Business etiquette is fundamentally concerned with building relationships founded
upon courtesy and politeness between business personnel. Etiquette, and especially
business etiquette, is a means of maximising your potential by presenting yourself
Writing a business letter is not simply a matter of expressing your ideas clearly. The
way you write a letter and the etiquette you employ may have a significant impact on
your success or failure in business.
Failure to observe correct business letter etiquette can result in you adopting an
inappropriate tone, causing offense or misunderstandings, lack of clarity or purpose
and hostility or soured relations.
The foundation of good business letter etiquette is â€˜Think before you writeâ€™.
You should be considering who the letter is addressed to, how and why? This will
then influence style, content and structure.
Here we cover some of the main issues relating to good business letter etiquette:
Addressing the Letter
Always make sure you have spelt the recipientâ€™s name correctly. It may sound
simple, but you would be surprised at how many people fail to do so. The recipientâ
€™s name should include titles, honours or qualifications if deemed necessary.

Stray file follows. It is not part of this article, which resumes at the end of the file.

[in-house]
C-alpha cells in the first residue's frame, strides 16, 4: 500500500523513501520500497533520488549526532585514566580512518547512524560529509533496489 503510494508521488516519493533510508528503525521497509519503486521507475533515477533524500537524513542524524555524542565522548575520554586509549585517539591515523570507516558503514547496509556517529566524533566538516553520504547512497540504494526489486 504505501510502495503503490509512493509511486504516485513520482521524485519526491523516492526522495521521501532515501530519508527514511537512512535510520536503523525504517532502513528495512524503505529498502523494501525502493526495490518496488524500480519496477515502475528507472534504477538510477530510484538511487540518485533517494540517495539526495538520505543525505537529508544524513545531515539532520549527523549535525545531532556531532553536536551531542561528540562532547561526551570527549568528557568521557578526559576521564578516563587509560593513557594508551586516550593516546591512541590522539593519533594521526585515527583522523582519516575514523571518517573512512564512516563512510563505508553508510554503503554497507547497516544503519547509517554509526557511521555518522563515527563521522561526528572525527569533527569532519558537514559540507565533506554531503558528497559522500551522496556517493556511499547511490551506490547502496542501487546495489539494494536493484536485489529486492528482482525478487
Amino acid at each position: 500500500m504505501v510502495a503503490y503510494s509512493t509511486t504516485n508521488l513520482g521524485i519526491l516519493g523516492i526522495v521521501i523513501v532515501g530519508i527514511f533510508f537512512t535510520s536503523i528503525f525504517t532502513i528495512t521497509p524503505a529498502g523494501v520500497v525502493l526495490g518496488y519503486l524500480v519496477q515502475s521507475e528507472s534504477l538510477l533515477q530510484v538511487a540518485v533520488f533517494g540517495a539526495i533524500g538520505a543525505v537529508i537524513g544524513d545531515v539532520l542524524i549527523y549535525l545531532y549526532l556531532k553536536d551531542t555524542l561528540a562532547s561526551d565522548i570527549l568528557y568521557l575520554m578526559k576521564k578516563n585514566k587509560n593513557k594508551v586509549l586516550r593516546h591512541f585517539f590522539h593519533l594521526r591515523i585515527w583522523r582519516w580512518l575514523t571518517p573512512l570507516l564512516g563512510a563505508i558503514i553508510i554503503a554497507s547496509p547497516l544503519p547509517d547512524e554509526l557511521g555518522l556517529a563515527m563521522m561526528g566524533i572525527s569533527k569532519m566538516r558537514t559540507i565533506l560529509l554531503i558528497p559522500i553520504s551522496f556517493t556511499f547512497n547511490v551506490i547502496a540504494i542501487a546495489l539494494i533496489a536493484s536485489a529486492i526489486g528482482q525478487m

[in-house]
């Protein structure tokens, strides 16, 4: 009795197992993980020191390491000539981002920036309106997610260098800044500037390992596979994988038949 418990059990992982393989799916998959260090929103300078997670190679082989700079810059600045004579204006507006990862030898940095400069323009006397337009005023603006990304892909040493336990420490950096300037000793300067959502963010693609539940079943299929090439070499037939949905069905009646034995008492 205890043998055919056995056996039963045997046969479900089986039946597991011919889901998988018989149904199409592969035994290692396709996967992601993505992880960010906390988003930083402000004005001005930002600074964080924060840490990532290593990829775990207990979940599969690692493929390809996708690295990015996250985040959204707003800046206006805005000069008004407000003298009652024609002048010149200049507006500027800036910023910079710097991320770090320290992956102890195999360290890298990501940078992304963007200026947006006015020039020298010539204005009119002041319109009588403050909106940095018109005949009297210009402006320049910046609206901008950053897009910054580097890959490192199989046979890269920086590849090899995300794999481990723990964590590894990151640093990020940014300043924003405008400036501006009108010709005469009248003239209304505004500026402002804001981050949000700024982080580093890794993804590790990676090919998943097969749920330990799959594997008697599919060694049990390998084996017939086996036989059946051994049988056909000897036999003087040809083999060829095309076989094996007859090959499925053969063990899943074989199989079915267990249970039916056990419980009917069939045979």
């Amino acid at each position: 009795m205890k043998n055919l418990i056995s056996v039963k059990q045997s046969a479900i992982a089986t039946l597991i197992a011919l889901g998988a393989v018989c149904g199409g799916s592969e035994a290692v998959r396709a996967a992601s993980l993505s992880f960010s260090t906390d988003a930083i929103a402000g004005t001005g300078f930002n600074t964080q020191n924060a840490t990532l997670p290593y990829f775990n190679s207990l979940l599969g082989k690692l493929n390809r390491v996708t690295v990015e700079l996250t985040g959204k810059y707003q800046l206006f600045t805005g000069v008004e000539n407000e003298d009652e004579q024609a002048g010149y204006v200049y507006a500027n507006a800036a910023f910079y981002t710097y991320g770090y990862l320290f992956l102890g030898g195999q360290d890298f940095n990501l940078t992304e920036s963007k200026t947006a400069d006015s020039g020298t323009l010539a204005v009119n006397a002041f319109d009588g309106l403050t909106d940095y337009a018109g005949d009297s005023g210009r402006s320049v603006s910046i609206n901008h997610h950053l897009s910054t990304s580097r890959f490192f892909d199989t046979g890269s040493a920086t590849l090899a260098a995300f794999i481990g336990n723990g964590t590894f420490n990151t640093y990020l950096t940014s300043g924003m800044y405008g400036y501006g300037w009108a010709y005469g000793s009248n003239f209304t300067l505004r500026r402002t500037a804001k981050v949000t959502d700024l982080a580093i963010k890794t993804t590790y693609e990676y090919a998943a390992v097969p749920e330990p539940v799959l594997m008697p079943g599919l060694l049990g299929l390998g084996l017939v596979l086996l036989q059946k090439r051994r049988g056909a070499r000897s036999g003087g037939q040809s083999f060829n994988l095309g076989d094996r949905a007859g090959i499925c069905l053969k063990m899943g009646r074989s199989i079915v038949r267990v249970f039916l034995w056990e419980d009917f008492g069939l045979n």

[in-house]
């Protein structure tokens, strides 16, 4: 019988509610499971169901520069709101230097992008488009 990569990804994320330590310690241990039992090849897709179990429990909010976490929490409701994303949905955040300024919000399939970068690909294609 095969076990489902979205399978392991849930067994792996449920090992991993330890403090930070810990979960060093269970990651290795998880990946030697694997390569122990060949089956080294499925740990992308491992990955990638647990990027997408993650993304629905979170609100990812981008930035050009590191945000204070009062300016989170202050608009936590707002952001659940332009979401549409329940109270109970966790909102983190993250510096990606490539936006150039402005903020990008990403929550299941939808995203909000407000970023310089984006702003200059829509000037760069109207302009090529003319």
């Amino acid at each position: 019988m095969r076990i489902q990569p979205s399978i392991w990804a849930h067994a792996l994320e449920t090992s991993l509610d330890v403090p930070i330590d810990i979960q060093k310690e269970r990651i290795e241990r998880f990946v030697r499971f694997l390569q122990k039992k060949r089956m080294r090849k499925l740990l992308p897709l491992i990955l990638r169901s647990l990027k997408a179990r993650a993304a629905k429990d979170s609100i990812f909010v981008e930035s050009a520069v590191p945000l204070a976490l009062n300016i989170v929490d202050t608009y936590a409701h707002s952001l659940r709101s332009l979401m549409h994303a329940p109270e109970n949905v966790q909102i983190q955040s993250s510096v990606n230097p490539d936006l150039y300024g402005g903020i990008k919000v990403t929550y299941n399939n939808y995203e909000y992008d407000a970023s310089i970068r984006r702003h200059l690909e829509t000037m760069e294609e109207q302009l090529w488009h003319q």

Many people use the â€˜Dear Sir/Yours Faithfullyâ€™ formula when addressing the
receiver. Although this is acceptable for routine matters it is impersonal and should
not be used when dealing with those you know, queries or complaints. With these the
â€˜Dear Mrâ€¦./Yours Sincerelyâ€™ formula should be adopted.
Once a certain level of familiarity is reached it is not considered bad etiquette to use
phrases such as â€˜Kind Regardsâ€™ or â€˜All the bestâ€™ at the end of the letter.
If the content of the letter is sensitive, personal or confidential it must be marked
appropriately. Marking the letter â€˜confidentialâ€™ will suffice in highlighting this
fact. If you only want the letter read by the receiver without the interception of a
secretary or PA, mark it as â€˜Privateâ€™, â€˜Pe